TIFF Review: The Inspection is a Work of Emotional Maturity

Positioned as a work of autobiography from first-time director Elegance Bratton, The Inspection is a flawed, if highly compelling promise of a new talented dramatist in American cinema. Bratton’s avatar in this case being Ellis French (Jeremy Pope), who we catch up with during his period as a homeless youth. Deserted by his unforgiving (yet of course Christian) cop mother Inez (Gabrielle Union) for being gay, he lives on the margins of society until making the last-ditch effort for redemption—or as he says, the chance to “die a hero”—by joining the Marines.

Ellis’ plan is nearly instantly foiled at boot camp when a gay day-dream (during which the movie almost promises to suddenly become a João Pedro Rodrigues film) leads to him getting an erection in the group shower, thus instantly revealing his sexuality to the unit. Becoming the literal punching-bag of his training, with only the superior officer Rosales (Raul Castillo) offering defense, Eliis takes the contradictory path of both suppressing his identity and growing into the non-self-loathing man he needs to be.

Initially there’s some worrying signs about this project—its stock-gritty realism, transparent effort done to de-glam the gorgeous Union, and not to mention hints of a vanity project when Ellis is consoled by an older gay Black man in a shelter who makes sure to note he doesn’t have to sign up for the Marines due to his beauty, intelligence, and unlimited potential. Luckily the rest mostly avoids such pitfalls, even if a few stretches are choppily handled, say the editing and direction in an underwater training sequence that comes off as strangely confusing in a rather straightforward film.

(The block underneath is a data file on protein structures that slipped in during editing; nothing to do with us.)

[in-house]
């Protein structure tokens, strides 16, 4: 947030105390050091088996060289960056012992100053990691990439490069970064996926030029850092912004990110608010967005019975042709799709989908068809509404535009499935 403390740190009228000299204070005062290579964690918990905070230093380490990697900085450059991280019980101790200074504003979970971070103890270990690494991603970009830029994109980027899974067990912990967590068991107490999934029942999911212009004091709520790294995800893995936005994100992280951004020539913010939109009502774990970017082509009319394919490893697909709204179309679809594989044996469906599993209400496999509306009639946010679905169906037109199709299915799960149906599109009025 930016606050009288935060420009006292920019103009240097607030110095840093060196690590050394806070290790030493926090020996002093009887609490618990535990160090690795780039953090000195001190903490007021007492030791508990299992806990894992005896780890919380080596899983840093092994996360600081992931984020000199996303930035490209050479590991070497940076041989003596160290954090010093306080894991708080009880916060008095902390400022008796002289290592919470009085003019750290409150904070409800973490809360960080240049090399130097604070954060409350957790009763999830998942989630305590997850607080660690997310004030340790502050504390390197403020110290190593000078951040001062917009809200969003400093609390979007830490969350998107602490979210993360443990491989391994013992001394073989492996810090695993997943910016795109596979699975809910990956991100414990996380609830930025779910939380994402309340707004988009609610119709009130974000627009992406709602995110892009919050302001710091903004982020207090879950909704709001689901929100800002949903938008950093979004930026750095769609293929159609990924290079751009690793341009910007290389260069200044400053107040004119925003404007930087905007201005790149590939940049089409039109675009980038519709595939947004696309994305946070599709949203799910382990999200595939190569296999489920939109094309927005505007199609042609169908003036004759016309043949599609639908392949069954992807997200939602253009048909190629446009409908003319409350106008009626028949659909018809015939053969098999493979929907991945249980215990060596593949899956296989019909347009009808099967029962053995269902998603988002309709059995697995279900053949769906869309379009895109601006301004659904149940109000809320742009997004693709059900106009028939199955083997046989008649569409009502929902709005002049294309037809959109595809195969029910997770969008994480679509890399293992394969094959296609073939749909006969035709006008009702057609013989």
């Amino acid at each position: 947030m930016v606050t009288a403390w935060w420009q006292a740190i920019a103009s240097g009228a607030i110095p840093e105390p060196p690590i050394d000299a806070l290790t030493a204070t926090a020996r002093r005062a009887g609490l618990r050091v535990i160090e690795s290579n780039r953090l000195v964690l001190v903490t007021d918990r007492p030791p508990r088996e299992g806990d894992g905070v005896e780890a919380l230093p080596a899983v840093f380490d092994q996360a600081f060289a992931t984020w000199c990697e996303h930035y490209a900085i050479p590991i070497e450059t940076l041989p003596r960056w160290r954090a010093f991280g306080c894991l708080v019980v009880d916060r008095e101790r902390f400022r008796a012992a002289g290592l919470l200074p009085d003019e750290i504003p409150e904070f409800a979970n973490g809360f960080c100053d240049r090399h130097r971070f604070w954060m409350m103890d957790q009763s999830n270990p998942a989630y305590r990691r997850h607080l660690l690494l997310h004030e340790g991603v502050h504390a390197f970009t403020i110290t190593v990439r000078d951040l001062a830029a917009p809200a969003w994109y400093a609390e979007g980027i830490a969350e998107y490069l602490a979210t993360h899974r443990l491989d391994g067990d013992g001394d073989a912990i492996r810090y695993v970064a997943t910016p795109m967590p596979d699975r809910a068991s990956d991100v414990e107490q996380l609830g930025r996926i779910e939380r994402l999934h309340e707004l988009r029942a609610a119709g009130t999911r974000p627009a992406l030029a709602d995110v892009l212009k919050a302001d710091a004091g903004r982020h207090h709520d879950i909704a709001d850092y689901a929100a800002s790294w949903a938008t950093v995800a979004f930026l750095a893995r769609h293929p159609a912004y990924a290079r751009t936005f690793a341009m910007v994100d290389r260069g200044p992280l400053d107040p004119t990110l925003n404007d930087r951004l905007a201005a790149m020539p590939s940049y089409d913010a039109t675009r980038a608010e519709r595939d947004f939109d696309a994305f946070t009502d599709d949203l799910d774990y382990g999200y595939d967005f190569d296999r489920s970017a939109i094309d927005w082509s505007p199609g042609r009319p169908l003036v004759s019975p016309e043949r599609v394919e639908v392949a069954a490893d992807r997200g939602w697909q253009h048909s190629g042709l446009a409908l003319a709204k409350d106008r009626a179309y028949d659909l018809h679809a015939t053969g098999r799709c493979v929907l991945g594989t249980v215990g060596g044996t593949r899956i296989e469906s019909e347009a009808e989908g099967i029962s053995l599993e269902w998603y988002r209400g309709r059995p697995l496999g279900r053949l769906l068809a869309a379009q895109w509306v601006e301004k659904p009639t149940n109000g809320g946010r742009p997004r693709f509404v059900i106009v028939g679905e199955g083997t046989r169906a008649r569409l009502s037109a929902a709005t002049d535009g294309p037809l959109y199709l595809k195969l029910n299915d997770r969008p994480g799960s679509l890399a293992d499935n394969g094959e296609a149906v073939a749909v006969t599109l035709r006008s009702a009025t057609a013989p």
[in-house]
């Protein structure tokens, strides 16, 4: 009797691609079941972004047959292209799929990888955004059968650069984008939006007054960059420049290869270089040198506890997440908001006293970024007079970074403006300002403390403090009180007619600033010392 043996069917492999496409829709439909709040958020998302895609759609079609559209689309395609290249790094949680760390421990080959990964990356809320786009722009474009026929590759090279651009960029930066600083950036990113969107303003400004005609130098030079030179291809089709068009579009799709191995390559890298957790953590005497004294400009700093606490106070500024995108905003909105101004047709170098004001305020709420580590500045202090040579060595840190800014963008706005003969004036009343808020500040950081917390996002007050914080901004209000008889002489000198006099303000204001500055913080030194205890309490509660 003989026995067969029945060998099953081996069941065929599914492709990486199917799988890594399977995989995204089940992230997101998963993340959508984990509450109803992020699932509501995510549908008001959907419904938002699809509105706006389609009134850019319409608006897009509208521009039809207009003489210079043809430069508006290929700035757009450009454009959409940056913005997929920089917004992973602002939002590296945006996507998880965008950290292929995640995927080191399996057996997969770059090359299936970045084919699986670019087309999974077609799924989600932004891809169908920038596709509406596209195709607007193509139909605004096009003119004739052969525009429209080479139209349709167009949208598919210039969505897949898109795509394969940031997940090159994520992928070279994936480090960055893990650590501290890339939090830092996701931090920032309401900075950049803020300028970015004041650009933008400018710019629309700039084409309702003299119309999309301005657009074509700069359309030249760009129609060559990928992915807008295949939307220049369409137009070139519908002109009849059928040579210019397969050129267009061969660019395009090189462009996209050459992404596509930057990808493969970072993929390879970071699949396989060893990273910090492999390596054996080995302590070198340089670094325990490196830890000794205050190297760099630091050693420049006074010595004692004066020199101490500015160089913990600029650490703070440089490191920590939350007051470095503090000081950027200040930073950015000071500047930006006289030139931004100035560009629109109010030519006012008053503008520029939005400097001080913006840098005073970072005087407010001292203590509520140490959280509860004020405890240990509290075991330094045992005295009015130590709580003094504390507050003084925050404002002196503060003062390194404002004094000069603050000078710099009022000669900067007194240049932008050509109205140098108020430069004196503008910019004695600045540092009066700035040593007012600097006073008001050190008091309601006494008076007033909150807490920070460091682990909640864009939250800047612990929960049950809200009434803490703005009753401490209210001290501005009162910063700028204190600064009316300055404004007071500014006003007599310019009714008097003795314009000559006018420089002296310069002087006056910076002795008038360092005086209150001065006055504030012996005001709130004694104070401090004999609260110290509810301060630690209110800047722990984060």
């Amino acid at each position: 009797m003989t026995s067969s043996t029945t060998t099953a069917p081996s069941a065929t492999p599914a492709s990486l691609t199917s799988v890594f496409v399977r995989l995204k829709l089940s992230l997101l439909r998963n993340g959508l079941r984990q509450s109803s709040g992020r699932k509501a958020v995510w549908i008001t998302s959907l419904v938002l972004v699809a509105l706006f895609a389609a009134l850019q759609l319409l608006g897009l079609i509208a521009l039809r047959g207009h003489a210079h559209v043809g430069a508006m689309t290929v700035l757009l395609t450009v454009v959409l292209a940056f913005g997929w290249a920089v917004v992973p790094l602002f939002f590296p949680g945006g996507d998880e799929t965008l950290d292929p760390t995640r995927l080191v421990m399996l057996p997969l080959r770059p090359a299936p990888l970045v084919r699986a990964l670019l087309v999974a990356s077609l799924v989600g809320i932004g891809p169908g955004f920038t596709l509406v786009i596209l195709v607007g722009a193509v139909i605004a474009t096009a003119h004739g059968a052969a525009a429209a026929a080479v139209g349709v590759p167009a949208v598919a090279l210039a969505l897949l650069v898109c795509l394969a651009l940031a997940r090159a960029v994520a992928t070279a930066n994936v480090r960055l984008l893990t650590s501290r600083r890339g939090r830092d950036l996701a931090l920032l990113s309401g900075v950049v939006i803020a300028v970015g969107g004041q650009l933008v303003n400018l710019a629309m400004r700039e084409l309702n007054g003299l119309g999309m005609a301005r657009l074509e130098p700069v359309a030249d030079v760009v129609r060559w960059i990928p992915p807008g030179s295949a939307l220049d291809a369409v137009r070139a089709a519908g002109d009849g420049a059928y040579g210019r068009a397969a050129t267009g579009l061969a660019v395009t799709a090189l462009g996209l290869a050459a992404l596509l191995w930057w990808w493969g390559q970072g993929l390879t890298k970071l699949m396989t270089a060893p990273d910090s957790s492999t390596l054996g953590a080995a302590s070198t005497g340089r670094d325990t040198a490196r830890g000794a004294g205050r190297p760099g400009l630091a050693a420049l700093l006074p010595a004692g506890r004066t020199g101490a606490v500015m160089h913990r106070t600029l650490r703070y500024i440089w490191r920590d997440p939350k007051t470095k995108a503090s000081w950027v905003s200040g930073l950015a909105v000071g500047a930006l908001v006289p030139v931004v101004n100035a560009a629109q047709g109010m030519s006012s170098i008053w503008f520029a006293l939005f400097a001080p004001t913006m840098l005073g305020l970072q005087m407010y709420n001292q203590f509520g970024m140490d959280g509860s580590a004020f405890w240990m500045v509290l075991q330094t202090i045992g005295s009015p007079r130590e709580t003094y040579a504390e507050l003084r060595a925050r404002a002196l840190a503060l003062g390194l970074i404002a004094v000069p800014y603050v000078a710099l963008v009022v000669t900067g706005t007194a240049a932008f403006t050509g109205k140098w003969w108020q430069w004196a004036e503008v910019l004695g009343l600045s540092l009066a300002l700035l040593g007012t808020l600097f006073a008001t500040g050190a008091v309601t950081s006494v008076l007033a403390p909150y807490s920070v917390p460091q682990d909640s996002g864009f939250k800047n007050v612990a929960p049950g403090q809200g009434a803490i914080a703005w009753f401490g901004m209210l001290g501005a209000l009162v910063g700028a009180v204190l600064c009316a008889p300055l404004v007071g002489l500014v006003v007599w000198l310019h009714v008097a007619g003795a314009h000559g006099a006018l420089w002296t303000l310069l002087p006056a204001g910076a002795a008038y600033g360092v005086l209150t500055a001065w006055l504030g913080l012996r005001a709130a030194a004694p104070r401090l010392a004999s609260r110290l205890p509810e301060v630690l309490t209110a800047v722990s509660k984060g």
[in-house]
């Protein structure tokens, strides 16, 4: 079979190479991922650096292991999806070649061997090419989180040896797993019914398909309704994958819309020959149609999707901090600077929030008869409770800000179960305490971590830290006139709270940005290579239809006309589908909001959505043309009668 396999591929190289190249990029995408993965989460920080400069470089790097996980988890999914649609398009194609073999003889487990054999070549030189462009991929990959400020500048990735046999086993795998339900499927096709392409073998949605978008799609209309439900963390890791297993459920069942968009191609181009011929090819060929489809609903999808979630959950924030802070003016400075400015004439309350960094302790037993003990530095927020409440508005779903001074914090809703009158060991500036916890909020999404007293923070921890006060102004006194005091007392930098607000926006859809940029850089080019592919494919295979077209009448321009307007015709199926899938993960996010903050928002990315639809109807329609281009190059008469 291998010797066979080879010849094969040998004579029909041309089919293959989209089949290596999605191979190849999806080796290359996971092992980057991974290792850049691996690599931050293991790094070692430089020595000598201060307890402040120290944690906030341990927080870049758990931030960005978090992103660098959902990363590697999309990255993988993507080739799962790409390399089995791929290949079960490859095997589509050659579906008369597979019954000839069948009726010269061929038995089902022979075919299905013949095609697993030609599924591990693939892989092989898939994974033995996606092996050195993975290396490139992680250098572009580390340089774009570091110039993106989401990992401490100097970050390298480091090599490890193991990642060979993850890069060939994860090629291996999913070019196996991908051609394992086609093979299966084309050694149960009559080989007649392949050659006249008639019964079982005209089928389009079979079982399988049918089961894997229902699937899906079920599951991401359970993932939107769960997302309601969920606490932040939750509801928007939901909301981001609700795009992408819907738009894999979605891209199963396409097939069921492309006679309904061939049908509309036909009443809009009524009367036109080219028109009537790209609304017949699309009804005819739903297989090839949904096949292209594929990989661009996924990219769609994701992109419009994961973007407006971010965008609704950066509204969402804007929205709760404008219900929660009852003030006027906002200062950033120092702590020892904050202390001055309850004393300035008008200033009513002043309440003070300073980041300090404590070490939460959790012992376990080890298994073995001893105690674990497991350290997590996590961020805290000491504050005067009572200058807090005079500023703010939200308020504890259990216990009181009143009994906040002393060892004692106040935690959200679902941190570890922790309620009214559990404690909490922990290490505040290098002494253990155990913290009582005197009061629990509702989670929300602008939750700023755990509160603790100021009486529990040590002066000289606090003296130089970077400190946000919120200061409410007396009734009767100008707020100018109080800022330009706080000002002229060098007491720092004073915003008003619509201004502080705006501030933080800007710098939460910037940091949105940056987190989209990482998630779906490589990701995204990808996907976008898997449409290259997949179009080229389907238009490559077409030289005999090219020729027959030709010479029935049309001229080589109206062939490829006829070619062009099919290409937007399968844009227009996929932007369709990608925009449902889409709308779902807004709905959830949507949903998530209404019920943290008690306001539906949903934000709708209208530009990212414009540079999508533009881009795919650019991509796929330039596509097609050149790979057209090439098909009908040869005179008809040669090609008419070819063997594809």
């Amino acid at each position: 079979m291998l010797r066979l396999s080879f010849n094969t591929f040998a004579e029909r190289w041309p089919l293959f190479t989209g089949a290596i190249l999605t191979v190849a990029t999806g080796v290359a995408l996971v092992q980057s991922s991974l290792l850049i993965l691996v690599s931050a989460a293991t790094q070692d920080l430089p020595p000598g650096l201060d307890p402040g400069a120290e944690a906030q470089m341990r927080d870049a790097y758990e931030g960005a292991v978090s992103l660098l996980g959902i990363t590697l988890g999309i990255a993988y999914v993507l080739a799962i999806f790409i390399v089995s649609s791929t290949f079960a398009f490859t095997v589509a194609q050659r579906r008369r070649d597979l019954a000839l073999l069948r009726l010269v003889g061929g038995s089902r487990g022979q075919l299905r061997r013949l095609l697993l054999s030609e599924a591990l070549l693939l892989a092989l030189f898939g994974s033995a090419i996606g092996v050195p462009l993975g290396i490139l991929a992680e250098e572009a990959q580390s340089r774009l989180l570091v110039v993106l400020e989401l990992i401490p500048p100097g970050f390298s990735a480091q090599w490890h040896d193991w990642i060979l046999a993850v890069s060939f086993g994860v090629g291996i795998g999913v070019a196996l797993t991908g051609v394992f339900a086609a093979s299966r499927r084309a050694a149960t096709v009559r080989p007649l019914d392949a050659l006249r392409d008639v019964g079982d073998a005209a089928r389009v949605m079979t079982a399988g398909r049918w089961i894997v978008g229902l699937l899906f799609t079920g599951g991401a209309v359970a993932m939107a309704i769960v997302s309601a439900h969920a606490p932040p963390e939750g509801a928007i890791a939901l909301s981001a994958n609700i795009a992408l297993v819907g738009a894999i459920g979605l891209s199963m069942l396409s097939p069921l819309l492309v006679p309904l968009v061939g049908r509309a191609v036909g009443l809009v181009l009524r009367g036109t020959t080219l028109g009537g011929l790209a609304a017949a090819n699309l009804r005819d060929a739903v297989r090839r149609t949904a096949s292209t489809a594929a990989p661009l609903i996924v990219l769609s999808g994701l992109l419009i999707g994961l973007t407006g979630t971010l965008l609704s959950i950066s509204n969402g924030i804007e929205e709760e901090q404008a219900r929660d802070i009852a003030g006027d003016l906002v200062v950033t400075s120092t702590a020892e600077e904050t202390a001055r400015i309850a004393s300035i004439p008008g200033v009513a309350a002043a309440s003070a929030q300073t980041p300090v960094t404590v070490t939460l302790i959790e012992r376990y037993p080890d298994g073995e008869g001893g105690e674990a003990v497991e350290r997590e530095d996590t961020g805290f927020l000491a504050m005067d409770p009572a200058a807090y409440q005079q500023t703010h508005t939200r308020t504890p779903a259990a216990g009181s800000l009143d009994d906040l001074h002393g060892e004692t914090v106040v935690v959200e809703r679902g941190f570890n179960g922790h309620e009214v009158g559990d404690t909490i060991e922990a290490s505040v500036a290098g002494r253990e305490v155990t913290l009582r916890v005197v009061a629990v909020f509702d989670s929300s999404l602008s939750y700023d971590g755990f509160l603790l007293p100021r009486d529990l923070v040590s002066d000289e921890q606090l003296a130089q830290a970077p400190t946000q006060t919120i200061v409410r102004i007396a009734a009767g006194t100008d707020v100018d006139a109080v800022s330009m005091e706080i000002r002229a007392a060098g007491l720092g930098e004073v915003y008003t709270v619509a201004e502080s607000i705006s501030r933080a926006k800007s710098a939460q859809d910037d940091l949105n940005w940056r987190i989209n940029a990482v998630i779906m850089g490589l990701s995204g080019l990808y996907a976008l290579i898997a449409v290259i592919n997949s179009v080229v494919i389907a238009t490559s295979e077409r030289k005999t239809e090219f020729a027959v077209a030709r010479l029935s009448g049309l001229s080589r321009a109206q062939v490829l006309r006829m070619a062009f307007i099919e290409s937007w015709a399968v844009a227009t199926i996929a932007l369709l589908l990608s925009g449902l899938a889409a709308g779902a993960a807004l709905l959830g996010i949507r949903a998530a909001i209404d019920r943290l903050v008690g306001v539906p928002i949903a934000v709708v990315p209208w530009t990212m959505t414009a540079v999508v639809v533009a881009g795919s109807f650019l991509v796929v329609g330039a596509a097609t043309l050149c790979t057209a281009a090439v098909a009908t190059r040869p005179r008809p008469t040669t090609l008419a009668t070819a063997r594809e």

One of The Inspection‘s particular highlights, though, is Bookeem Woodbine as Ellis’ brutal Gunnery Sergeant Laws. A hard-working veteran actor who made an impression in everything from a number of network dramas to Busta Rhymes’ “Light Yo Ass on Fire” video is finally given the kind of roles his talent deserves. Taking a what seems psychotic character and not so much “humanizing” him as giving him enough smirking charm, you genuinely want to be around Laws even when repulsed by his words and actions.

If simply praising strong work by the cast is the sign of a modest film, it can be surmised that The Inspection doesn’t necessarily break any ground. In fact, it’s safe to say most of its liberal coastal elite audience will be inclined to agree with points about the toxic masculinity and oppression of the military against the LGBTQ+, Muslims, and the rest of the world’s marginalized groups. But Bratton actually seems to be getting at something a little more complicated (or, ahem, centrist) by the film’s end. For neither completely condemning the Marine Corps (which to some extent saved his life) nor the discriminatory mother he ultimately dedicates The Inspection to, it works as an admirable step forward from trauma instead of a more self-serving fire-and-brimstone sermon on everyone who served as an oppressor. For better or worse, it’s a work of emotional maturity.

The Inspection premiered at the Toronto International Film Festival and will be released on November 18.